Parliament’s Section 194 committee says it will communicate in due course regarding a request for President Cyril Ramaphosa to appear before it.
The committee is investigating the fitness of suspended Public Protector Busisiwe Mkhwebane to hold office. Her legal representative Dali Mpofu, has confirmed that he has written to the committee to subpoena Ramaphosa.
One of the reports by Mkhwebane which has come under the spotlight during the parliamentary inquiry is her report on the CR17 campaign, in which Mkhwebane found that the President had misled Parliament with regard to his African National Congress election campaign.
However, the Constitutional Court found that Ramaphosa did not mislead parliament and that the Public Protector did not have the authority to investigate intra-party elections.
Mpofu also spent some time reading a minority judgment which was penned by former Chief Justice Mogoeng Mogoeng, in which he found that Mkhwebane was not guilty of gross negligence or acted in bad faith in the CIEX investigation.
Mpofu stressed that minority judgments count, and further confirmed that Mkhwebane’s legal team wants the President to appear before the committee.
“By now you would have received a letter from us on the 8th and that is a day before the public holiday, pertaining to the request that we are making to you to take the necessary steps to subpoena or summon President Cyril Ramaphosa, given the report we last gave, that he had declined the invitation to appear voluntarily.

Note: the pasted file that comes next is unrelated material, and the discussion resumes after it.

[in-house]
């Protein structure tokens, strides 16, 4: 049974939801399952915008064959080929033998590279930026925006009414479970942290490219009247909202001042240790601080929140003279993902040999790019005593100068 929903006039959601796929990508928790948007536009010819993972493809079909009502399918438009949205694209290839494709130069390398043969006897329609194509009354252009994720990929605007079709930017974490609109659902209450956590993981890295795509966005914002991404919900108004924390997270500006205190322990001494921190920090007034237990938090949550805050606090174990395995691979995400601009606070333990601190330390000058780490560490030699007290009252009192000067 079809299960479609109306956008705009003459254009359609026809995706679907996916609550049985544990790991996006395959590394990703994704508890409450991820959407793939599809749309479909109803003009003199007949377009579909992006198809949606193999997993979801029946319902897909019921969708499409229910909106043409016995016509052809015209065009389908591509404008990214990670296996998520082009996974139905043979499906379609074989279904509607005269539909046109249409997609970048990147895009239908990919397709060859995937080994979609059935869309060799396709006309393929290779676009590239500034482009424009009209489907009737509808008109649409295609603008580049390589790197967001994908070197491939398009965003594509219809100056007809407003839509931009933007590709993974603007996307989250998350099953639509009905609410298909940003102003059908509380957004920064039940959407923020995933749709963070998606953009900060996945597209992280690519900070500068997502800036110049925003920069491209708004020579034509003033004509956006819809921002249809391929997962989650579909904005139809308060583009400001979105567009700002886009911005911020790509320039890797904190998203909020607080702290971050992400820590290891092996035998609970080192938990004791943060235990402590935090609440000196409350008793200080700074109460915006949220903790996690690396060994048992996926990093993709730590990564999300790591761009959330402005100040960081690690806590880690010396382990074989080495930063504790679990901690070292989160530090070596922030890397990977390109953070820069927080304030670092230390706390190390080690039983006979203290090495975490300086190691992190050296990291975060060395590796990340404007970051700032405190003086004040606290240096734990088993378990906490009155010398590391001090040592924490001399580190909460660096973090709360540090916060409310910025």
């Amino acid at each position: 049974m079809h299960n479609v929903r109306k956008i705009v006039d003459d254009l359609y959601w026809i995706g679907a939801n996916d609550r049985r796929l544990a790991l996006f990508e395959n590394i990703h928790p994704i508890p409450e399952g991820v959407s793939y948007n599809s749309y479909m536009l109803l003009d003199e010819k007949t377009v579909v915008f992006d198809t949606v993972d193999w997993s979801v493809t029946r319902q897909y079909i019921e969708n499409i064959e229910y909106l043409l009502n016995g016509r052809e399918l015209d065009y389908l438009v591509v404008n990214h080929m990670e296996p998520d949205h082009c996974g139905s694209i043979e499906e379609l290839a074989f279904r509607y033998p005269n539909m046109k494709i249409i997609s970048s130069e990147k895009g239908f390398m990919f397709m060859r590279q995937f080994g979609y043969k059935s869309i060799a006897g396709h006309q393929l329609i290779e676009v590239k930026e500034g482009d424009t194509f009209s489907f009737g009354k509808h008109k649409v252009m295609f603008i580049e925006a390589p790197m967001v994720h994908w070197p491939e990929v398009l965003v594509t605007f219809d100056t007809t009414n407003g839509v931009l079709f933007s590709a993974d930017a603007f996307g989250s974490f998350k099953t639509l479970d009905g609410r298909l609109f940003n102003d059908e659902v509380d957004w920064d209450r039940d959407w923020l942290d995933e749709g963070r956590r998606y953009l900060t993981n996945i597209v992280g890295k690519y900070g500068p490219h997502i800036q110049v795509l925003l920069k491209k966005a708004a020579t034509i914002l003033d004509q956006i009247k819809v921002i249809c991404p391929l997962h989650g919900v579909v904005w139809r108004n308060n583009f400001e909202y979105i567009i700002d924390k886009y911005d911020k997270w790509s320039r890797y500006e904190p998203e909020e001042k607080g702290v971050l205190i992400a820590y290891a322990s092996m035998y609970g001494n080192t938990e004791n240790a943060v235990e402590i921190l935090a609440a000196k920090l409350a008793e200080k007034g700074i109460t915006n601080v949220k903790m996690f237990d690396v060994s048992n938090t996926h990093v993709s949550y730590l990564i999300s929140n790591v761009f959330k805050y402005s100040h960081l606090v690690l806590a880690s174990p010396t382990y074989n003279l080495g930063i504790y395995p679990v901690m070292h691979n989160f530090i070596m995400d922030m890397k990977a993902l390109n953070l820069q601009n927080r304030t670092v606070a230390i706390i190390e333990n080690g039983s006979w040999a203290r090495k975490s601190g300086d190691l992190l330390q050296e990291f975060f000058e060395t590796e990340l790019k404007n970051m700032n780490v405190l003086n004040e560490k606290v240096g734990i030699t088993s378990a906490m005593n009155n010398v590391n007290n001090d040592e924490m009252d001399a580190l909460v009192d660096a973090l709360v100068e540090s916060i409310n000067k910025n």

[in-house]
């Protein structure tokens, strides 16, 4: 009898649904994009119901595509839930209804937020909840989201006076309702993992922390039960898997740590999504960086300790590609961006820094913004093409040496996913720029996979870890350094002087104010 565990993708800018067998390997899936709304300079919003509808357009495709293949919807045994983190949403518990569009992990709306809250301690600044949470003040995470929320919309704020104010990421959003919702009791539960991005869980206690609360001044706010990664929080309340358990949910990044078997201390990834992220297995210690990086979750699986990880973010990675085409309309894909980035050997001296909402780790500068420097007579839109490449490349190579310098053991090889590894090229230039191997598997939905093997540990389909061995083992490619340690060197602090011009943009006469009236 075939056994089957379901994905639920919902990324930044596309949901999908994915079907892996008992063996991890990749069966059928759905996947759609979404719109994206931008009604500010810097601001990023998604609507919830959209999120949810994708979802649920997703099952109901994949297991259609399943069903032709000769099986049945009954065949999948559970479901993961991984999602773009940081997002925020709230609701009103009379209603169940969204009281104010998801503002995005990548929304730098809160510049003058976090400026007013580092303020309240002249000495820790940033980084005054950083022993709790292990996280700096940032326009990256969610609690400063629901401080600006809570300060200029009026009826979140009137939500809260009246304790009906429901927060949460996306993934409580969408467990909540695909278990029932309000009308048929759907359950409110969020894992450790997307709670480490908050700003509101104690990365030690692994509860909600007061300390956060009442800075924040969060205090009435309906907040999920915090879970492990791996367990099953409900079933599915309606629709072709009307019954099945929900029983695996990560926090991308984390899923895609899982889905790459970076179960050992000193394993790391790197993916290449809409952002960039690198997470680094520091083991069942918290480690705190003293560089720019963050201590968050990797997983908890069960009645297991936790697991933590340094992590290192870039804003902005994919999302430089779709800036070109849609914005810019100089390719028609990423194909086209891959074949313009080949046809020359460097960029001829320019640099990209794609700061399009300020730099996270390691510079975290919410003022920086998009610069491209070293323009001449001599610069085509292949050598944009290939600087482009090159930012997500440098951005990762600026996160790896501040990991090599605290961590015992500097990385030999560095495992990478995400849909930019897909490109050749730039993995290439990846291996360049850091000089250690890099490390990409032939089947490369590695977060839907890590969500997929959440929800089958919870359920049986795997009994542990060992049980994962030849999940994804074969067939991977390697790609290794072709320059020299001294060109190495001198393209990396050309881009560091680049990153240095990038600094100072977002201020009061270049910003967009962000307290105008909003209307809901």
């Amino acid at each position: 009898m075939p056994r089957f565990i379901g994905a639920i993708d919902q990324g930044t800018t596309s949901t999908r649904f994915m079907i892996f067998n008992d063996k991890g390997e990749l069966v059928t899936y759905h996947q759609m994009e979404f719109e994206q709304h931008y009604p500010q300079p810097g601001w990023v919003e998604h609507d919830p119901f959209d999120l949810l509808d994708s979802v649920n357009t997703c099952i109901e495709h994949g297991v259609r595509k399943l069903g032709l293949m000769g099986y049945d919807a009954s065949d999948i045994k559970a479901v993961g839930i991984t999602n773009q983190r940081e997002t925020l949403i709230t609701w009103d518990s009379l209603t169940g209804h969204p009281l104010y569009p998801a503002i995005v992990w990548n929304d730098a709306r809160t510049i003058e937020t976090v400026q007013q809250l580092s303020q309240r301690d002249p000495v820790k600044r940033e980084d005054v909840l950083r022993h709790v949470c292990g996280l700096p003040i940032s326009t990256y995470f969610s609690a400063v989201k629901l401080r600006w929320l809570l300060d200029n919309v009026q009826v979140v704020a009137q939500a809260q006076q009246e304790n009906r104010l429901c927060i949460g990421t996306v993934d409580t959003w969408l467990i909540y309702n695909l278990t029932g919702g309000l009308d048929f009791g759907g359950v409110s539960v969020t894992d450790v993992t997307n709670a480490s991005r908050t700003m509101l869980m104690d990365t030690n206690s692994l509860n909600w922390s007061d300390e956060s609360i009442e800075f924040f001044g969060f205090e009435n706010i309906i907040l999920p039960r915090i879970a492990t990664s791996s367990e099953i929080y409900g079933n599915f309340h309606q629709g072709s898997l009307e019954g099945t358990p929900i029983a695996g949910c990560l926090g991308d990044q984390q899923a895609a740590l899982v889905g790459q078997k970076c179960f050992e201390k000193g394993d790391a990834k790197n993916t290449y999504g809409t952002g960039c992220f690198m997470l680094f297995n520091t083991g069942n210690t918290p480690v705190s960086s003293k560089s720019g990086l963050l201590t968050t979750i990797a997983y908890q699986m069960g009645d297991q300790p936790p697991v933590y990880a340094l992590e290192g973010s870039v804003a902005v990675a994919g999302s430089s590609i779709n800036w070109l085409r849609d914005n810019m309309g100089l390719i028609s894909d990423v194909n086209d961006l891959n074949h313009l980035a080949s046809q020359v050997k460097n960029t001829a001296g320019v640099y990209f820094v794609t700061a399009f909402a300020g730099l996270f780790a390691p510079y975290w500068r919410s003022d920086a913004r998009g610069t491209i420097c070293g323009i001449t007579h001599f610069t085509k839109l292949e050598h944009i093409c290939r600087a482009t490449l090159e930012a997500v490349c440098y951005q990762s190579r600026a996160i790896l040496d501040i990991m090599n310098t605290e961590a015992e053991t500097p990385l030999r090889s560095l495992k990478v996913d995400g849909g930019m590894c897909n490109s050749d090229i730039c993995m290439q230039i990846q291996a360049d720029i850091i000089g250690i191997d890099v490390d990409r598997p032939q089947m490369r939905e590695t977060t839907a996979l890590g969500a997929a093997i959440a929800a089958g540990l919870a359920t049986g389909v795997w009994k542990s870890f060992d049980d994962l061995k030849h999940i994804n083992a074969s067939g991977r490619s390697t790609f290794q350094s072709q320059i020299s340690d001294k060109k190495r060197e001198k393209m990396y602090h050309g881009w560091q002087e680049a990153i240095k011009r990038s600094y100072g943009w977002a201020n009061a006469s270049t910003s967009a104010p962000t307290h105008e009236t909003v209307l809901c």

The chairperson of the inquiry, Qubudile Dyantyi, is yet to formally respond to the request, as well as another request to recall two witnesses, former SARS executives Ivan Pillay and Johan van Loggerenberg.
“The other issues you have raised especially the first two I take note of those. We’ll wait for both letters and will give feedback on both those issues,” says Dyantyi.
Former investigator testifies
Meanwhile, a former investigator in the Public Protector’s office Advocate Livhuwani Tshiwalule, took to the stand and testified over the compilation of the CIEX report.
Tshiwalule left the office of the Public Protector in 2017, saying there were significant changes to the final report.
Tshiwalule told the inquiry the recommendation for the remedial action of a constitutional amendment to change the mandate of the South African Reserve Bank was there before Mkhwebane was appointed.
Mpofu questions, ” The Public Protector will come to give evidence that the connection to the mandate of the Reserve Bank was not of her own making?” In response, Adv Tshiwalule says,” I agree with you on that”.
Mpofu argued that the remedial action was already being considered under former Public Protector advocate Thuli Madonsela.
“There is nothing that prevents the public protector like anyone like Judge Zondo, from suggesting any constitutional amendment like a death penalty, like changing voting, but it depends on members of the national assembly?” Mpofu asks.
“A suggestion must not be in the remedial action if you don’t have those powers and it might be an overreach,” says Tshiwalule.
The CIEX report has since been set aside by the Constitutional Court. But Mpofu has relied on a minority ruling in that judgment to defend Mkhwebane’s CIEX report. –Additional reporting by Bulelani Philip
Plan to subpoena President Cyril Ramaphosa, 20 July 2022: